Zeeland

Zeeland

Zeêland  (Zeeuws)

Zealand
Coat of arms of Zeeland
Coat of arms
Motto(s): 
Latin: Luctor et emergo, Dutch: Ik worstel en kom boven
("I struggle and emerge")
Anthem: "Zeeuws volkslied"
("Zeelandic Anthem")
Location of Zeeland in the Netherlands
Location of Zeeland in the Netherlands
Location of Zeeland
Coordinates: 51°34′N 3°45′E / 51°34′N 3°45′E / 51.567; 3.750 Edit this at Wikidata

Zeeland (d/, Dutch: [ˈzeːlɑnt] (About this soundlisten); Zeelandic: Zeêland [ˈzɪə̯lɑnt]; historical English exonym Zealand) is the westernmost and least populous province of the Netherlands. The province, located in the south-west of the country, borders North Brabant to the east and South Holland to the north, consists of a number of islands and peninsulas (hence its name, meaning "Sealand") and a strip bordering the Flemish provinces of East and West Flanders. Its capital is Middelburg with a population of 48,544[4] as of November 2019, the largest municipality in Zeeland is Terneuzen (pop. 54,589) Zeeland has two seaports; in Vlissingen and Terneuzen.Its area is 2,934 square kilometres (1,130 sq mi), of which 1,151 square kilometres (440 sq mi) is water, and it has a population of 383,689[5] as of November 2019.

Large parts of Zeeland are below sea level. The last great flooding of the area was in 1953. Tourism is an important economic activity. In the summer, its beaches make it a popular destination for tourists, especially German tourists. In some areas, the population can be two to four times higher during the high summer season. The coat of arms of Zeeland shows a lion half-emerged from water, and the text luctor et emergo (Latin for "I struggle and emerge").[6] The country of New Zealand was named after Zeeland after it was sighted by Dutch explorer Abel Tasman.

History

The County of Zeeland in 1580.

Nehalennia is a mythological goddess of an ancient religion known around the province of Zeeland. Her worship dates back at least to the 2nd century BC,[7] and flourished in the 2nd and 3rd centuries AD.[7] She was possibly a regional god, either Celtic or pre-Germanic – but sources differ on the culture that first worshipped her. During the Roman era, her main function appeared to be the protection of travelers, especially seagoing travelers crossing the North Sea. Most of what is known about her mythology comes from the remains of carved stone offerings (votives) which have been dredged up from the Oosterschelde (Eastern Scheldt) since 1970. Two more Nehalennia offering stones have also been found in Cologne, Germany.[7]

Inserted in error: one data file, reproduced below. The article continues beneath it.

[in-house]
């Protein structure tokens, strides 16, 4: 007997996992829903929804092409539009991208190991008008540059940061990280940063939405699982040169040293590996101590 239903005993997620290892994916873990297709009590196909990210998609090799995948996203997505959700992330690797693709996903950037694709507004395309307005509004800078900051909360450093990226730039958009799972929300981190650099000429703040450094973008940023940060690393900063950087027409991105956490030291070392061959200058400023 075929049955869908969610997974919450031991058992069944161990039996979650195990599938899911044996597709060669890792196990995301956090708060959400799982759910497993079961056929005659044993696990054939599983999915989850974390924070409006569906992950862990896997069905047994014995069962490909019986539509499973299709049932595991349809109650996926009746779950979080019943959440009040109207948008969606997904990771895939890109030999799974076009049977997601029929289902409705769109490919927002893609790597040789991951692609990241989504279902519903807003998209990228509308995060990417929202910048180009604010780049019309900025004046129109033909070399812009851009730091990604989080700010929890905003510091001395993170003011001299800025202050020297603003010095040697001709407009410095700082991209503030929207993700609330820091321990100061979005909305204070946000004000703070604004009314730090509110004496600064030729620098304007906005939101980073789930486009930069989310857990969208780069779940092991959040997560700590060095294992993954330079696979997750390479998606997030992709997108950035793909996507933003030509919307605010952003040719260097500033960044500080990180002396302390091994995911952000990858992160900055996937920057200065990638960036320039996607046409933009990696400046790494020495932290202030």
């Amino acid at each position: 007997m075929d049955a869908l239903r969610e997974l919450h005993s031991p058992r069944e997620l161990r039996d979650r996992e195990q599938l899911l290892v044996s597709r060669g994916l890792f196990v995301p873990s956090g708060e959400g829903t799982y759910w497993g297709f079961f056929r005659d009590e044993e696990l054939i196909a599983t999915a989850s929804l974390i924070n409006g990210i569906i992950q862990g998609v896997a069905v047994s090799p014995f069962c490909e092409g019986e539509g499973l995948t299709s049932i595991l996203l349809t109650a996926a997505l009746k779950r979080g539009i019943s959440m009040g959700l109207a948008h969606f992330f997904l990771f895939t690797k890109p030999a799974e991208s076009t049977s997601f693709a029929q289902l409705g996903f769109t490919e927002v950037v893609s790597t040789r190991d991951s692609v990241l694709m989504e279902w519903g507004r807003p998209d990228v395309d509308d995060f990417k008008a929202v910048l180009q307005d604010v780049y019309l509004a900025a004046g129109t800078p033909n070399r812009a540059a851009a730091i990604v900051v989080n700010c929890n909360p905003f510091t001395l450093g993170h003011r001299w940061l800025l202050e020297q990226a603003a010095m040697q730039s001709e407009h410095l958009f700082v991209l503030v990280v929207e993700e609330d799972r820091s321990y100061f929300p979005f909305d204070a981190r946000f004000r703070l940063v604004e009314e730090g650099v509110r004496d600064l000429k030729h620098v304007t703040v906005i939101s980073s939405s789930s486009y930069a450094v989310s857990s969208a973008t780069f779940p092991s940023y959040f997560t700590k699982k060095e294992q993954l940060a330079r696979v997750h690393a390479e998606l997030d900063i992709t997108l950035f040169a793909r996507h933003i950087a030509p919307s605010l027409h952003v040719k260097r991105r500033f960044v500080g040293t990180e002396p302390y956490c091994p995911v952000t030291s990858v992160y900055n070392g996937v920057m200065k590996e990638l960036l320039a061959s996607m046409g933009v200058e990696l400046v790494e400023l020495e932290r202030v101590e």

Zeeland was a contested area between the counts of Holland and Flanders until 1299, when the last count of Holland died. The Counts of Hainaut then gained control of the County of Zeeland, followed by the counts of Bavaria, Burgundy, and Habsburg. After 1585 Zeeland followed, as one of the 7 independent provinces, the fate of the Northern part of The Netherlands.

In 1432 it became part of the Low Countries possessions of Philip the Good of Burgundy, the later Seventeen Provinces. Through marriage, the Seventeen Provinces became the property of the Habsburgs in 1477. In the Eighty Years' War, Zeeland was on the side of the Union of Utrecht, and became one of the United Provinces. The area now called Zeeuws-Vlaanderen (or Zeelandic Flanders) was not part of Zeeland, but a part of the county of Flanders (still under Habsburg control) that was conquered by the United Provinces, hence called Staats-Vlaanderen (see: Generality Lands).

After the French occupation (see département Bouches-de-l'Escaut) and the formation of the United Kingdom of the Netherlands in 1815, the present province Zeeland was formed.

During World War II, Zeeland was occupied by Nazi Germany between June 1940 and November 1944.[6] In 1944, Zeeland was devastated by the Battle of the Scheldt and the Walcheren Landings, which brought about the Inundation of Walcheren, between British and Canadian forces, and the occupying Germans.[8]

The catastrophic North Sea flood of 1953, which killed over 1800 people in Zeeland, led to the construction of the protective Delta Works.